Gary Mokotoff, Editor
Volume 9, Number 5 | March 2, 2008
Deadline for Every Family Has a Story Discount Approaches
Avotaynu’s new book Every Family Has a Story has gone to the printer. It should be mailed to pre-publication subscribers in the middle of April. The deadline for purchasing the book at the pre-publication discounted price is March 3. This offer is available to subscribers to our quarterly journal, AVOTAYNU, not to persons who only subscribe to Nu? What’s New?.
The book consists of 72 articles previously published in AVOTAYNU that focus on the human side of genealogy—how genealogists have been personally affected by their research and how the research of genealogists has affected others.
Nu? What’s New? readers might be interested in knowing how the book came about. Invariably, in social conversation with friends, I would discuss genealogy and often told stories of how genealogy impacted people’s lives, the researcher and/or the people they discovered. A friend of my wife once commented that these stories were so remarkable I ought to put them in a book. To test her sincerity, I sent her a number of stories—all of which appear in Every Family—and it further reinforced her belief that the stories were worth retelling in book form.
To give you the flavor of the types of stories that appear in the book, in the last issue of “Nu? What’s New?” I mentioned stories of
* a woman who was adopted shortly after birth who discovered her birth family had seven natural siblings,
* how a Hidden Child of the Holocaust, whose parents were murdered at Auschwitz and was alone in the world, found family with the help of the Jewish genealogy community
* the quest to find a woman who wrote a pre-Holocaust diary when she was a teenager
* the origins of the Sean Ferguson legend.
Other articles include:
* the story of cousin Max who was married six times; four times consecutive, twice concurrently
* the tale of the Jewish gaucho (not every immigrant who came to the New World became a tailor)
* how to find the right mate; an analysis of the compatibility between genealogical research and married life
* tales of Christians who have discovered (or knew) they were crypto-Jews; 500 years ago their ancestors converted to Christianity to avoid the Spanish and Portuguese Inquisition but secretly practice Judaism to this day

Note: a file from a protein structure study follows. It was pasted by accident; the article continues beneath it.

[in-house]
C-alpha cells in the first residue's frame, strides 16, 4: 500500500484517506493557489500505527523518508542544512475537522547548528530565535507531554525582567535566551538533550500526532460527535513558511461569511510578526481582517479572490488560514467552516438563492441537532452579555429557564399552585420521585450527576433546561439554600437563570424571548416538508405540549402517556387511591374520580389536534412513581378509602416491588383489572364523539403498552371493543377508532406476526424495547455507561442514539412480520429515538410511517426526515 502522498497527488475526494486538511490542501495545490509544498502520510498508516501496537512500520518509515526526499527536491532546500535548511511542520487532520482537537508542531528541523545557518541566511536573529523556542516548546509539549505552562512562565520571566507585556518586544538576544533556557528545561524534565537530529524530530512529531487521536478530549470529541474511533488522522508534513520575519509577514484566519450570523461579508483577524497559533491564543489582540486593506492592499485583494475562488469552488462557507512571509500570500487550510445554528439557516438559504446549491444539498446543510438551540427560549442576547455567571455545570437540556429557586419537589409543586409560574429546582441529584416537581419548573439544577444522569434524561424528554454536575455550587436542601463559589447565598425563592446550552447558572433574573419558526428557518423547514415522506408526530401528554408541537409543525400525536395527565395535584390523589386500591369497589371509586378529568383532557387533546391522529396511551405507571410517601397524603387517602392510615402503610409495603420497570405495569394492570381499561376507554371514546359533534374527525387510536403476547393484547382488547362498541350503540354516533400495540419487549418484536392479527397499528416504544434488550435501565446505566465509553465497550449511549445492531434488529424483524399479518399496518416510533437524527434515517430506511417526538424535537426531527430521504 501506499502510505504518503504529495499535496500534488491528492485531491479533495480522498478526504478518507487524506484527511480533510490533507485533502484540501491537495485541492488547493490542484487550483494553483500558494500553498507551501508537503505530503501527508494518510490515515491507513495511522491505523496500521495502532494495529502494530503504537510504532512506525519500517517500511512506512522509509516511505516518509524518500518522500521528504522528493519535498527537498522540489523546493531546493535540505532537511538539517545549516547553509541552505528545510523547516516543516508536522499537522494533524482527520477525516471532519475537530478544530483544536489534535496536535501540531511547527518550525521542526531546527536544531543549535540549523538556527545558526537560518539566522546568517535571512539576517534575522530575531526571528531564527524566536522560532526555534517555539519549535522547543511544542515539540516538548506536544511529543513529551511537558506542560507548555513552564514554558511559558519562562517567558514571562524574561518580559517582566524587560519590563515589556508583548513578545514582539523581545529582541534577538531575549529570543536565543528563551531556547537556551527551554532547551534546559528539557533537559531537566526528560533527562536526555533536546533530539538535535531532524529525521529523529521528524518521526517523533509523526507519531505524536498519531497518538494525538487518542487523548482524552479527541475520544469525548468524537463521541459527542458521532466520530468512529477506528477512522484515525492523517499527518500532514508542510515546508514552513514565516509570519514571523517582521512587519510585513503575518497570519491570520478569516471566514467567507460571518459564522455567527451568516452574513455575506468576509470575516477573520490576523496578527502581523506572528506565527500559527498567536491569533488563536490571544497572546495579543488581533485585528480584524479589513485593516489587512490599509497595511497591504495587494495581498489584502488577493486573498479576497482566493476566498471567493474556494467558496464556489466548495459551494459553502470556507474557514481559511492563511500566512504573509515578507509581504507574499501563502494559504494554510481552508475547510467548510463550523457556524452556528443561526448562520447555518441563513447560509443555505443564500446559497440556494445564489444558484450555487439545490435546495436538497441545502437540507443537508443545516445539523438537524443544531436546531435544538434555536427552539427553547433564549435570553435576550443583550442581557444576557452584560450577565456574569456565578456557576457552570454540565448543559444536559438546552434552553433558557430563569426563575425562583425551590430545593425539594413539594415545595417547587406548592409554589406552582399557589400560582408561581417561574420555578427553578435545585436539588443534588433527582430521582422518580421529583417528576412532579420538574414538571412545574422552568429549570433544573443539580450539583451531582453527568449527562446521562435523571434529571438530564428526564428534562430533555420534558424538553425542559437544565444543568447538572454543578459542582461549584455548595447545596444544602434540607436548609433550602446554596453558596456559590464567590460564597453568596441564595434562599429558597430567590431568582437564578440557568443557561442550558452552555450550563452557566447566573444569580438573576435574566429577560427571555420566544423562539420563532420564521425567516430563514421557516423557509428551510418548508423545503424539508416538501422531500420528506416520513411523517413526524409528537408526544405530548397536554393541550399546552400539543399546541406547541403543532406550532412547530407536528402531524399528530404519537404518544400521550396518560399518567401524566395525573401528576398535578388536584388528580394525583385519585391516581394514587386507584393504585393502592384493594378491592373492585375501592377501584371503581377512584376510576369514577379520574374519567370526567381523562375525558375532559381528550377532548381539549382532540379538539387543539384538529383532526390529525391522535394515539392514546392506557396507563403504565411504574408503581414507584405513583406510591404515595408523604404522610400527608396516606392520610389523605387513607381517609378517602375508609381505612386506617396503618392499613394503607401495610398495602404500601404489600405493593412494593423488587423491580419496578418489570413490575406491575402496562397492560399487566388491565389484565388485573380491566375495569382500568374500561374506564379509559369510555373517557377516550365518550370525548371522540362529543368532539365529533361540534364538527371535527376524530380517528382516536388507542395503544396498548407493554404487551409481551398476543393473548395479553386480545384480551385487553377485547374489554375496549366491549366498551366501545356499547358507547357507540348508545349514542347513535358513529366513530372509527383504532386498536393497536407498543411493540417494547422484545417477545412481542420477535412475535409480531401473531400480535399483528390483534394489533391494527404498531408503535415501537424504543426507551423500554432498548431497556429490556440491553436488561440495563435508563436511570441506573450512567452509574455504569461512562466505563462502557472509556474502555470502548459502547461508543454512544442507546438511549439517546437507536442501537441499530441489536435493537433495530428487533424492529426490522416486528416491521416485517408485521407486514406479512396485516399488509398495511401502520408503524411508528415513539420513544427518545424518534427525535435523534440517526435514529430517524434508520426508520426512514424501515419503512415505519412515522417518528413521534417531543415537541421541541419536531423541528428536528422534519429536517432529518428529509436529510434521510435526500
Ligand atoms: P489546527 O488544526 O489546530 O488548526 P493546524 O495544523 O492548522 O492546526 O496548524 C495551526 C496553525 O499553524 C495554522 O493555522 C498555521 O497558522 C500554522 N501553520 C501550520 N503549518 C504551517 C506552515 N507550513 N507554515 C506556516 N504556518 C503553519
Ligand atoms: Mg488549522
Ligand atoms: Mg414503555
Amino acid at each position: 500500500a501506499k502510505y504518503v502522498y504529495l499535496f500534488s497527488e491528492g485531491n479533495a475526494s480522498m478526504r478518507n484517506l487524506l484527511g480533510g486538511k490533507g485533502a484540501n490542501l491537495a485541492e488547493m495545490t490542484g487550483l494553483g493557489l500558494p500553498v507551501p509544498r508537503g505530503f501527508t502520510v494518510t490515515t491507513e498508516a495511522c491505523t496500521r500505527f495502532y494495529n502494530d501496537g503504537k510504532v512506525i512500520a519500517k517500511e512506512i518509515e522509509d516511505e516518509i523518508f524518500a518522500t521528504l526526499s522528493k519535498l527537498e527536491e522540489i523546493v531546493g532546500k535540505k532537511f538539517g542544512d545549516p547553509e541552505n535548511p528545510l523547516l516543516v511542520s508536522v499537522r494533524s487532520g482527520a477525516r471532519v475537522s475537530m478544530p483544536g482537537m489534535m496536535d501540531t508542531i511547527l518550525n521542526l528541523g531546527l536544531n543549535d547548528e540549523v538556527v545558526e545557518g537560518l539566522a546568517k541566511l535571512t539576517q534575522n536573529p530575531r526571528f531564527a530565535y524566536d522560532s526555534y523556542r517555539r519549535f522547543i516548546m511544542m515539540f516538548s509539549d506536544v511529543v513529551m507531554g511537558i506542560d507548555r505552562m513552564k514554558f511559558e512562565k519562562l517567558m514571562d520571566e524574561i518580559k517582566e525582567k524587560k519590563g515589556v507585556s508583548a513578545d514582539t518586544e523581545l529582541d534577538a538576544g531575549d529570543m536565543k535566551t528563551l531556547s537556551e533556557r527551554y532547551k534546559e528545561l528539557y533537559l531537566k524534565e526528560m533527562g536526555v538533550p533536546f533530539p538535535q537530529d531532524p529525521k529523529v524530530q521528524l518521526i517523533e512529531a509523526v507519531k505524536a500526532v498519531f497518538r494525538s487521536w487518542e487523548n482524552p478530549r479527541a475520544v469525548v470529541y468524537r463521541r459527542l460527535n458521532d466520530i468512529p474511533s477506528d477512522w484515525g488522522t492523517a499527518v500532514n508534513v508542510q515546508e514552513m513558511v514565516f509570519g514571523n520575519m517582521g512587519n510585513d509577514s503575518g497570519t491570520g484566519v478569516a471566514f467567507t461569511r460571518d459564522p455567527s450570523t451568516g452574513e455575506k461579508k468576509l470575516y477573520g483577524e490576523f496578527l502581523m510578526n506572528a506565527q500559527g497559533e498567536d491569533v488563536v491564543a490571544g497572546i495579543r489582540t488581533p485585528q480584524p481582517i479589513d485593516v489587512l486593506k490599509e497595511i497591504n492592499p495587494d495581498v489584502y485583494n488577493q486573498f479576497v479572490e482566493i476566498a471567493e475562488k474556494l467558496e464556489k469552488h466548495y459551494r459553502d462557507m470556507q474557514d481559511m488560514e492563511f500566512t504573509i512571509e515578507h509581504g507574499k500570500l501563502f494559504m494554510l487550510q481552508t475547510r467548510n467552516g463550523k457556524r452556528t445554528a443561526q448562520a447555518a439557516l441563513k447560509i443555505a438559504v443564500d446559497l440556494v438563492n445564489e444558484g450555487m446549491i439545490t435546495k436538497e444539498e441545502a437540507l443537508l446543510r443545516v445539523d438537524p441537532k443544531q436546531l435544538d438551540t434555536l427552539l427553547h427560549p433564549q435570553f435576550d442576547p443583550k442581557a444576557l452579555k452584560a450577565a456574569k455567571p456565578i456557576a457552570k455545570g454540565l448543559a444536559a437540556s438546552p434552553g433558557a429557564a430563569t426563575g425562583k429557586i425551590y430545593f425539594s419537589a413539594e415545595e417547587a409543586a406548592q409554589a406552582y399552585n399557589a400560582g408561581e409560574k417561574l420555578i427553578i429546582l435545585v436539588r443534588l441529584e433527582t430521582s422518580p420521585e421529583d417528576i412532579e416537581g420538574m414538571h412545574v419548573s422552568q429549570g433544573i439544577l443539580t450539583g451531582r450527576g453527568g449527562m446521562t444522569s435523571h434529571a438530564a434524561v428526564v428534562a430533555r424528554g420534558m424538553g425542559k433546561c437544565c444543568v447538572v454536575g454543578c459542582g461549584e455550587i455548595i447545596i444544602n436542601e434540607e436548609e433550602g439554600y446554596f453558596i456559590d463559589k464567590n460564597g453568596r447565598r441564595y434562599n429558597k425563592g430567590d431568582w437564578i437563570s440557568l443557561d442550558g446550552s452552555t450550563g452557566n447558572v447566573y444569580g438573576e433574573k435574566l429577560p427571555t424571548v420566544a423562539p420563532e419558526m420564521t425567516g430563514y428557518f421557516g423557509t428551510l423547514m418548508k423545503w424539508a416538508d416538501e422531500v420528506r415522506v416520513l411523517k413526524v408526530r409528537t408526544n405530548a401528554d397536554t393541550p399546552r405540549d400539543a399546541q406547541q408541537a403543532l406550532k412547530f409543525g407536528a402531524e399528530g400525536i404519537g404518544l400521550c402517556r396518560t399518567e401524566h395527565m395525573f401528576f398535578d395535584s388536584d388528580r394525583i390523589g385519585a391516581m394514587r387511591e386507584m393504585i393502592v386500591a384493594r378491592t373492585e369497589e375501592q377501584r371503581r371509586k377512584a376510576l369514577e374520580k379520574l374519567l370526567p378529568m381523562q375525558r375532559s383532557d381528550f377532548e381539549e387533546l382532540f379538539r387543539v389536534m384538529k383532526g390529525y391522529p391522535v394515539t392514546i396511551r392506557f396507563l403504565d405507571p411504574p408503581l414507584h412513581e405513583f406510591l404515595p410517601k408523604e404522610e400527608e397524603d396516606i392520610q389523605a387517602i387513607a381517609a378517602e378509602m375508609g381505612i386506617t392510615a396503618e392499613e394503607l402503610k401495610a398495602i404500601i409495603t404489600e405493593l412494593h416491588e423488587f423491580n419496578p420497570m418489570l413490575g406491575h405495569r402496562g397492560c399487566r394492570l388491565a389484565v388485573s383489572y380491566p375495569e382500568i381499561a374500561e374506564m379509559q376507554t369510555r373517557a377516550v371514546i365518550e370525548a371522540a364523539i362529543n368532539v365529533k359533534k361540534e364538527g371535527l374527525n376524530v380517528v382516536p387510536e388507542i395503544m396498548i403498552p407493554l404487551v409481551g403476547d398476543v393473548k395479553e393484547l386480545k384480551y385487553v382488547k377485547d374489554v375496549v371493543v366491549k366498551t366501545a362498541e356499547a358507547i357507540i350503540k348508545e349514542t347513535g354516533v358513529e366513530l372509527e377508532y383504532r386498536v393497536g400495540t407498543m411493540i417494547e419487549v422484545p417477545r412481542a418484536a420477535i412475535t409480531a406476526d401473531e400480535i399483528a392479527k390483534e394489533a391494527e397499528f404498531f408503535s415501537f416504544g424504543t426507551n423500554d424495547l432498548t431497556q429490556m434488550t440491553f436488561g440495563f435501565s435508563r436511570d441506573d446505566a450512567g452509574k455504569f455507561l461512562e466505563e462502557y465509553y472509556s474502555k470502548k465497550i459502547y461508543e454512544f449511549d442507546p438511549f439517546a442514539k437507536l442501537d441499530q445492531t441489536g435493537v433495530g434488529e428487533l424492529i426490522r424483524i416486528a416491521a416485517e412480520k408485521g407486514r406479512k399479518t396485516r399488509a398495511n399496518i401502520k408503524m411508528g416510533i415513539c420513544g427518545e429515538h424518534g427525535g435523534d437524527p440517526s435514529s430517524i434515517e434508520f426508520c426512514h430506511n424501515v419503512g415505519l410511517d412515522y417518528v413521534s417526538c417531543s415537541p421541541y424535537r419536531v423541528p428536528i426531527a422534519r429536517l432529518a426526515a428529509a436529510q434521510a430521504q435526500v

* tracking down relatives who fought in the U.S. Civil War
* a delightful spoof of Jewish surnames by a 19th-century historian
In all there are 72 stories.
Holocaust-related articles were deliberately placed at the end of the book, because it is all too easy to find human-interest stories of genealogists who discovered how the Holocaust impacted their families. There are only nine of 72 articles in the Holocaust section, but the word “Holocaust” appears in 22 of the articles throughout the book. This section actually ends on a positive note: an example of how genealogists and local citizens in Eastern Europe are joining forces to memorialize the Jews murdered in the Holocaust.
The regular price of Every Family Has a Story is $37.00 plus shipping. It has 304 pages and can be ordered at http://www.avotaynu.com/books/EveryFamily.htm. For subscribers to AVOTAYNU only, the cost until March 3 is $29.95 plus shipping. AVOTAYNU subscribers should order the book at http://www.avotaynu.com/books/EveryFamilySpecialPrice.htm. If you are not a subscriber, you can become one at http://www.avotaynu.com/journal.htm. Become a subscriber and take advantage of the discount. Phone orders from within the U.S. and Canada are accepted at 1-800-AVOTAYNU (286-8296).
The complete Table of Contents can be found at http://www.avotaynu.com/books/EveryFamilyToC.pdf
A sample story is at http://www.avotaynu.com/books/Unterschatz.pdf
Peoplefinders.com: A Worthwhile Investment
One of the frustrations I find as my family’s historian is that living members of the family do not always cooperate in providing information about their immediate family. My family tree is full of missing birth dates and surnames of spouses. If this missing information is for Americans, there is a potential solution to the problem, Subscribe to Peoplefinders.com, a site that provides, for a fee, information about living and recently deceased people from public records available in the United States. Included—if available—is birth date, all known addresses, telephone numbers and names of persons associated with the individual. When people have a common name, you can limit the number of hits by identifying the state where the person resides or any portion of a birth date. Example: Only Sarah Cohens now living in New York who were born in 1925.
You can often distinguish the names of spouses because information is provided about associated persons including their age. As an example, if you are seeking information about a person named Gary Mokotoff (age 70) and the persons associated with him are Ruth Mokotoff (age 70), Gregory Mokotoff (age 35), Alexis Mokotoff (age 40), Jessica Lynn Gollin (age 38) and Sylvia M Lazar (age 92). Based on ages, one can assume that Ruth is his wife; Gregory, Alexis, Jessica (note married name) are his children; and Sylvia Lazar might be his mother or mother-in-law.
The information has to be used with caution. If you continue to pursue the Mokotoff family and now search for Jessica Gollin, the information provided is full of errors as to age of the individuals. This is also true of the identification of my son’s wife.
Addresses are not as valuable, because the information shows all known addresses. For my son, it shows all eight locations where he has lived since he left the nest 16 years ago. There is no way to identify the current address. If you subscribe to the service, the addresses shown do not include the street number. Only if you click on the name of the person and browse to the bottom of the subsequent page do you get the street numbers. I do not know why this extra awkward step is required.